21 Works

Global Macro Risks in Currency Excess Returns

Kimberly A. Berg & Nelson C. Mark
We study a cross section of carry-trade-generated currency excess returns in terms of their exposure to global fundamental macroeconomic risk. The cross-country high-minuslow (HML) conditional skewness of the unemployment gap—our measure of global macroeconomic uncertainty—is a factor that is robustly priced in currency excess returns. A widening of the HML gap signifies increasing divergence, disparity and inequality of economic performance across countries.

Did the Renewable Fuel Standard Shift Market Expectations of the Price of Ethanol?

Christiane Baumeister, Reinhard Ellwanger & Lutz Kilian
It is commonly believed that the response of the price of corn ethanol (and hence of the price of corn) to shifts in biofuel policies operates in part through market expectations and shifts in storage demand, yet to date it has proved difficult to measure these expectations and to empirically evaluate this view. We utilize a recently proposed methodology to estimate the market’s expectations of the prices of ethanol, unfinished motor gasoline and crude oil...

Effects of freshwater salinization and biotic stressors on amphibian morphology

Jacquelyn Lewis, Jonathan Borrelli, Devin Jones & Rick Relyea
Organisms are commonly exposed to numerous stressors that induce behavioral, physiological, or morphological changes in some combination. In northern temperate latitudes, de-icing agents are a major stressor to species in freshwater ecosystems (primarily sodium chloride; NaCl). Species-specific responses to road salt toxicity range from lethal to sublethal effects, but it remains unclear how these effects interact with biotic stressors. Morphology can be quite sensitive to environmental changes, yet we know little about how it is...

Conditional Standard Error of Measurement: Classical Test Theory, Generalizability Theory and Many-Fact Rasch Measurement with Applications to Writing Assessment

Alan Huebner & Gustaf B. Skar
Writing assessments often consist of students responding to multiple prompts, which are judged by more than one rater. To establish the reliability of these assessments, there exist different methods to disentangle variation due to prompts and raters, including classical test theory, Many Facet Rasch Measurement (MFRM), and Generalizability Theory (G-Theory). Each of these methods defines a standard error of measurement (SEM), which is a quantity that summarizes the overall variability of student scores. However, less...

A General Approach to Recovering Market Expectations from Futures Prices with an Application to Crude Oil

Christiane Baumeister & Lutz Kilian
Futures markets are a potentially valuable source of information about price expectations. Exploiting this information has proved difficult in practice, because time-varying risk premia often render the futures price a poor measure of the market expectation of the price of the underlying asset. Although this expectation in principle may be recovered by adjusting the futures price by the estimated risk premium, a common problem is that there are as many measures of the market expectation...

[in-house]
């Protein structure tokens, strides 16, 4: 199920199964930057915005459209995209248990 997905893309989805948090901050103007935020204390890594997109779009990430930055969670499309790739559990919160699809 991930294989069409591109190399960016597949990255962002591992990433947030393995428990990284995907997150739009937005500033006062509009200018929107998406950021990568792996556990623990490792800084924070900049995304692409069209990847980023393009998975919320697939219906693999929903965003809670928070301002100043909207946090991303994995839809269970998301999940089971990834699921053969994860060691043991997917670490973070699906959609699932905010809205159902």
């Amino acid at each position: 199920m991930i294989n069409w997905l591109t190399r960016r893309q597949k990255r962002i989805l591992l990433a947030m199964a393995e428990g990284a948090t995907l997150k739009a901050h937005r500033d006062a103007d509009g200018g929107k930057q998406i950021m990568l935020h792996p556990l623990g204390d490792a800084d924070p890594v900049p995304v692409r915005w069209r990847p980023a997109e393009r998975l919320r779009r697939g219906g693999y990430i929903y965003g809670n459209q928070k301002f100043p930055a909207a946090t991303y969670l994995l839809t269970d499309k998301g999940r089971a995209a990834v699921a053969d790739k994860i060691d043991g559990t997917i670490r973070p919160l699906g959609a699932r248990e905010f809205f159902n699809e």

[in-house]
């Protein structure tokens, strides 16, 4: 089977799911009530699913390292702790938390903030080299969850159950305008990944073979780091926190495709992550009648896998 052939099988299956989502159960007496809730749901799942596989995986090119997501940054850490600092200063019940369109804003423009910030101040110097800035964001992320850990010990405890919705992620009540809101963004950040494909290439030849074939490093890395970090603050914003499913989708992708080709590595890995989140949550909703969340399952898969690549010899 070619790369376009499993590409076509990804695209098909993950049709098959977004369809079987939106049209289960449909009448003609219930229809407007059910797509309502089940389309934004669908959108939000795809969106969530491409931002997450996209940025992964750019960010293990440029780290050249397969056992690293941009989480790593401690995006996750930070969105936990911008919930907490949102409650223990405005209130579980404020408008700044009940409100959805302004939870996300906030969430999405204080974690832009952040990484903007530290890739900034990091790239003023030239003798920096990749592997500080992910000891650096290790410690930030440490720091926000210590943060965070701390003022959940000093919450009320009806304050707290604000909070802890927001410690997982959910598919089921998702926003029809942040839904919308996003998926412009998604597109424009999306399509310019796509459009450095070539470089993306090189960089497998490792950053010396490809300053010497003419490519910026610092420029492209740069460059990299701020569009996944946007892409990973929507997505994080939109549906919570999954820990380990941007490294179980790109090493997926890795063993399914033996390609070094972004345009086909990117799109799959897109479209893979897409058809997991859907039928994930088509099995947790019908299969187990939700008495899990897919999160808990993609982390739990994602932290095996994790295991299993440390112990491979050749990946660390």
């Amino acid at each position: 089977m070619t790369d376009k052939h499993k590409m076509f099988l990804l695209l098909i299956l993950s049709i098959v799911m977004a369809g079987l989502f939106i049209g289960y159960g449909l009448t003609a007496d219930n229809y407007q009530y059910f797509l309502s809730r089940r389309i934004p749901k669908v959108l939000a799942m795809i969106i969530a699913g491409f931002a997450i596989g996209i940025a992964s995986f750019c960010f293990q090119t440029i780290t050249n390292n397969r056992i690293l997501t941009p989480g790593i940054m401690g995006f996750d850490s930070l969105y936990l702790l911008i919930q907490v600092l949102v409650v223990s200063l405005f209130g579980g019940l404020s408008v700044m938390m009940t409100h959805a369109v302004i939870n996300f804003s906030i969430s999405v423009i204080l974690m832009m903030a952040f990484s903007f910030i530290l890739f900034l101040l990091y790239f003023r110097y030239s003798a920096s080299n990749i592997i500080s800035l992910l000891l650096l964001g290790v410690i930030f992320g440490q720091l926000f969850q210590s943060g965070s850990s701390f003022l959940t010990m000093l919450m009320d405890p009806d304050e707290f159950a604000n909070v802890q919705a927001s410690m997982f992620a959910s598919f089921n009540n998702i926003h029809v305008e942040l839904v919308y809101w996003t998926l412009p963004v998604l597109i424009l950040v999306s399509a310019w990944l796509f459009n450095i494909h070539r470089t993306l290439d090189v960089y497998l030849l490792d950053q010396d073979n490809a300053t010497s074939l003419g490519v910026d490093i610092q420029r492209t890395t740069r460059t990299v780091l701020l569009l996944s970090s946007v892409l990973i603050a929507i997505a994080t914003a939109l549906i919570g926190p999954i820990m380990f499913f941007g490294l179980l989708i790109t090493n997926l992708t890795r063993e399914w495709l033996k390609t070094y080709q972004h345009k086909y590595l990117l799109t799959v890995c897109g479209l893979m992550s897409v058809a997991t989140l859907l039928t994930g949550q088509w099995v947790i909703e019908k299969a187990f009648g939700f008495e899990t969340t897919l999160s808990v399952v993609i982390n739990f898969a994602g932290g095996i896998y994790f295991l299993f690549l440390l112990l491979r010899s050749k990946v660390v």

Key words related to public engagement with science by Society of Freshwater Science journals and conference sessions (1997-2019)

Ayesha S. Burdett, Katherine E. O’Reilly, Rebecca J. Bixby & Selena S. Connealy
Data set that was used to determine the frequency each of 4 key words (public engagement, education, outreach, or science communication) in the title or abstract of published papers in Freshwater Science (formerly the Journal of the North American Benthological Society) and oral presentations (talks) at the annual Society for Freshwater Science meetings from 1997 to 2019. Does not include any data on talks for 2013-2014 because they were not published during those years.

What does it mean to be wild? Assessing human influence on the environments of nonhuman primate specimens in museum collections

Andrea Eller, Stephanie Canington, Sana Saiyed, Rita Austin, Courtney Hofman & Sabrina Sholts
Natural history collections are often thought to represent environments in a pristine natural state, free from human intervention – the so-called “wild”. In this study, we aim to assess the level of human influence represented by natural history collections of wild-collected primates over 120 years at the Smithsonian Institution’s National Museum of Natural History (NMNH). Our sample consisted of 875 catarrhine primate specimens in NMNH collections, representing 13 genera collected in 39 countries from 1882...

Indoor dust as a matrix for surveillance of COVID-19 outbreaks

Nicole Renninger, Nick Nastasi, Ashleigh Bope, Samuel Cochran, Sarah Haines, Neeraja Balasubrahmaniam, Katelyn Stuart, Aaron Bivins, Kyle Bibby, Natalie Hull & Karen Dannemiller
Ongoing disease surveillance is a critical tool to mitigate viral outbreaks, especially during a pandemic. Environmental monitoring has significant promise even following widespread vaccination among high-risk populations. The goal of this work is to demonstrate molecular SARS-CoV-2 monitoring in bulk floor dust and related samples as a proof-of-concept of a non-invasive environmental surveillance methodology for COVID-19 and potentially other viral diseases. Surface swab, passive sampler, and bulk floor dust samples were collected from rooms of...